Normal values exist for all clinical chemical tests, but it is not very clear what is normal for healthy elderly subjects. Therefore, routine blood variables were determined in 80 ambulatory, disease-free persons who had undergone rigorous health screening. The subjects were divided into the following age groups: 20 (+/- 3), 40 (+/- 3), 60 (+/- 3), and 80 (+/- 5) years, with 10 males and 10 females per age group. Blood variables were determined after an overnight fast.It was found that even with conservative statistical measures more than half of the variables were significantly affected by age or sex. Significant age differences were found for total cholesterol, triglycerides, sodium, and ASAT. Urea, creatinine, gamma-GT, phosphate, alkaline phosphatase, and albumin were characterized by both age and sex differences. No age or sex differences were found for glucose, potassium, chloride, calcium, calcium ion, iron, magnesium, total protein, and ALAT. The findings suggest that the age or sex-related changes of a number of blood variables such as cholesterol, triglycerides, and liver enzymes are not only of statistical significance, but are also of clinical relevance.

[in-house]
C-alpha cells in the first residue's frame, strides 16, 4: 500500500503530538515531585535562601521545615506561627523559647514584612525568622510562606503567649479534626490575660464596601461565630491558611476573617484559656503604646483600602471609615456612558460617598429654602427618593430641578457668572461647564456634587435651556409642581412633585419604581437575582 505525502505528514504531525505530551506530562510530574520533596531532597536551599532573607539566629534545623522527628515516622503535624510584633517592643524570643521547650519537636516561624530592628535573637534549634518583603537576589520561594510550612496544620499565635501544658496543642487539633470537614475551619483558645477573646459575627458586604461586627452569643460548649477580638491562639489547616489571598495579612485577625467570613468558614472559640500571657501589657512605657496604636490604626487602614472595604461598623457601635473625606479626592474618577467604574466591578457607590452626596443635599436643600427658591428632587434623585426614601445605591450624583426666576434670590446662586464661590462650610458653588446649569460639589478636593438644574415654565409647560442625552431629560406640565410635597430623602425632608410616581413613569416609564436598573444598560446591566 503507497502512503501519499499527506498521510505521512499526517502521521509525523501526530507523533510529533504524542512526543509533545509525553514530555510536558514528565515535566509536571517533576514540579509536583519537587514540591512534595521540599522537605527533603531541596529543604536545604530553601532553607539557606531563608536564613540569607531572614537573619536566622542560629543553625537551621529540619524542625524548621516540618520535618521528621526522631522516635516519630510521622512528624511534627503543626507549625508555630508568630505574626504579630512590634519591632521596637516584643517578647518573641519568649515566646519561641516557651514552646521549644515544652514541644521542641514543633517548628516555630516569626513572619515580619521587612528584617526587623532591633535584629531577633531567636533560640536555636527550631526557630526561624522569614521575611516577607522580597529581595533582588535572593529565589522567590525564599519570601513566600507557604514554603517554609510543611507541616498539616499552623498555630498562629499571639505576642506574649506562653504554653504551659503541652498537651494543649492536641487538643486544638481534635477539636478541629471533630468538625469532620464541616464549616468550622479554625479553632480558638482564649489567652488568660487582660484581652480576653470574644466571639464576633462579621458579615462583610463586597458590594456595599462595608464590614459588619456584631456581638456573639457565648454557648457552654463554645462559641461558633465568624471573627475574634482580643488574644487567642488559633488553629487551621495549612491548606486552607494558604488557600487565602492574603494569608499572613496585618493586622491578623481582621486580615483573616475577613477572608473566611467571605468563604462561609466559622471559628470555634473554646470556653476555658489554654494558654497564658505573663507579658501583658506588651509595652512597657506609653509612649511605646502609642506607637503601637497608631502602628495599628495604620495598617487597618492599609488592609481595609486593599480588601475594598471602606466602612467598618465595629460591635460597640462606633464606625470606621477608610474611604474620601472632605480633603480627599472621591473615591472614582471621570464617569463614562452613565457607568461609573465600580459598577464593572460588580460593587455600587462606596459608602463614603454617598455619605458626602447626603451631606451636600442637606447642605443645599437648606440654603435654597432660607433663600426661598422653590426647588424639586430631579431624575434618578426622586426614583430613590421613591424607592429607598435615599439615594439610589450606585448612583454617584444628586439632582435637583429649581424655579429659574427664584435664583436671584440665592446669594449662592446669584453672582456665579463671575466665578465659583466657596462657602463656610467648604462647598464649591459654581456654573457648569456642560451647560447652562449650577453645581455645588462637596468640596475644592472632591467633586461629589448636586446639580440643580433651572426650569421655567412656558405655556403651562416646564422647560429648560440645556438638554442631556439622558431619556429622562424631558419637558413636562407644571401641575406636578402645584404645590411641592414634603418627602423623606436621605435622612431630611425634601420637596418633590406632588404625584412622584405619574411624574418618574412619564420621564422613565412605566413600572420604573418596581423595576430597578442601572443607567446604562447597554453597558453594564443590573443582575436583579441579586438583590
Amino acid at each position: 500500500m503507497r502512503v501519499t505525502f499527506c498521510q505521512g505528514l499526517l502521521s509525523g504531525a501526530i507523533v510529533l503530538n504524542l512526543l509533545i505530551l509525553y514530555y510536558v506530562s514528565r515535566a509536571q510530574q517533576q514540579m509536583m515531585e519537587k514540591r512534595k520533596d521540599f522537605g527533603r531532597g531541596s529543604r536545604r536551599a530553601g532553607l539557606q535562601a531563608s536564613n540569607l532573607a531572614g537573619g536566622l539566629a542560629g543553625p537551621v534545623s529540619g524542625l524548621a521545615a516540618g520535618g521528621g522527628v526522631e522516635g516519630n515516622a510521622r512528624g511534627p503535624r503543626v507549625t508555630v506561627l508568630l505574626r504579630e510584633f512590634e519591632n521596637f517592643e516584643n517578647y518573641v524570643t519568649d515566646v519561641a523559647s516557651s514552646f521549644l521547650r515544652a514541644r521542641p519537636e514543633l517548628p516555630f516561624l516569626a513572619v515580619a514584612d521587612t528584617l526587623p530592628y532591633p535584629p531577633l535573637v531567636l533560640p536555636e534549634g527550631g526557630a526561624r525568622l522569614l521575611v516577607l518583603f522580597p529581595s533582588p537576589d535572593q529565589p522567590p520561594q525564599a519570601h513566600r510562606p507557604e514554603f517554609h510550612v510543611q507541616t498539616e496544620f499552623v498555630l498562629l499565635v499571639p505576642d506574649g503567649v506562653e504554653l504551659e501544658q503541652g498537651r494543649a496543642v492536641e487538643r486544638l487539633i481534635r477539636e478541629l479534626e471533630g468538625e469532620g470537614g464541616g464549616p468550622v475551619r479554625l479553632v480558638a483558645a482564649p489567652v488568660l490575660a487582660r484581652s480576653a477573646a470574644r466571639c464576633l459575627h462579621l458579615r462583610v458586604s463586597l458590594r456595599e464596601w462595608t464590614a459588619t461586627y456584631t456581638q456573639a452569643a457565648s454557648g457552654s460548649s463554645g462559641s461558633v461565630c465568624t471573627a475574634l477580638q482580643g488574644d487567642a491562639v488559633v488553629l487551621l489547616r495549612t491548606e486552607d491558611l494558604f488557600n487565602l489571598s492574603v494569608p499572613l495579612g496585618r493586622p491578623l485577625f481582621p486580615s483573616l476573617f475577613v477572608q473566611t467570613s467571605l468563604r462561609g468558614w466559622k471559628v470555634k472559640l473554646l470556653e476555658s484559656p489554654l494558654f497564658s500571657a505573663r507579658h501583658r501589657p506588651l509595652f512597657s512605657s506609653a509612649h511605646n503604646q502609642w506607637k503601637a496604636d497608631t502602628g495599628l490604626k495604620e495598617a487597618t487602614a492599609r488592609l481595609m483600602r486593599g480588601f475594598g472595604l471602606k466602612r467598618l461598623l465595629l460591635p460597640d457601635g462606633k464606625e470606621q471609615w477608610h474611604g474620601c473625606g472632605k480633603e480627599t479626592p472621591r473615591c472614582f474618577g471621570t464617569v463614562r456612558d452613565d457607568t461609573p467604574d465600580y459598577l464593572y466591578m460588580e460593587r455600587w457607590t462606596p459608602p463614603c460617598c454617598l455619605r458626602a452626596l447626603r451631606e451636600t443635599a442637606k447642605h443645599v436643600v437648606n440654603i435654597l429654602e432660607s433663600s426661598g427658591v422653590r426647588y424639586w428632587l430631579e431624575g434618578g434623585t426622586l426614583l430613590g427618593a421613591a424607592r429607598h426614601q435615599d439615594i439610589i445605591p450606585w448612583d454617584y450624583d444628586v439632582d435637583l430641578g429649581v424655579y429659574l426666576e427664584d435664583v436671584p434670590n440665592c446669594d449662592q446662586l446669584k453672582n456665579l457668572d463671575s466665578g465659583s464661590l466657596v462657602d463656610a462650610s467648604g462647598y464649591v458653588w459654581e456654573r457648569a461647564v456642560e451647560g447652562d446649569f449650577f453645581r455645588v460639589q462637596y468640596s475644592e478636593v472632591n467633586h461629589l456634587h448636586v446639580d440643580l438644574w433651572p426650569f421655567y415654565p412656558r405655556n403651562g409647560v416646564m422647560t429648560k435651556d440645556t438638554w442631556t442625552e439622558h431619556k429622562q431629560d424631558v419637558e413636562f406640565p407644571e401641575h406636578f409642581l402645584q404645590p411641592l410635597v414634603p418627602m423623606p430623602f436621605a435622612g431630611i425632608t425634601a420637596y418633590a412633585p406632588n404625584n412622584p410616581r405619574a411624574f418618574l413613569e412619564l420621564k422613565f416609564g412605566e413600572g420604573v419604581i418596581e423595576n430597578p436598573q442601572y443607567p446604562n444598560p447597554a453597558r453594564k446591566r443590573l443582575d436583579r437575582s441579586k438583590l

|Number of pages||7|
|Journal||Zeitschrift fuer Gerontologie|
|Publication status||Published - 1 Jan 1992|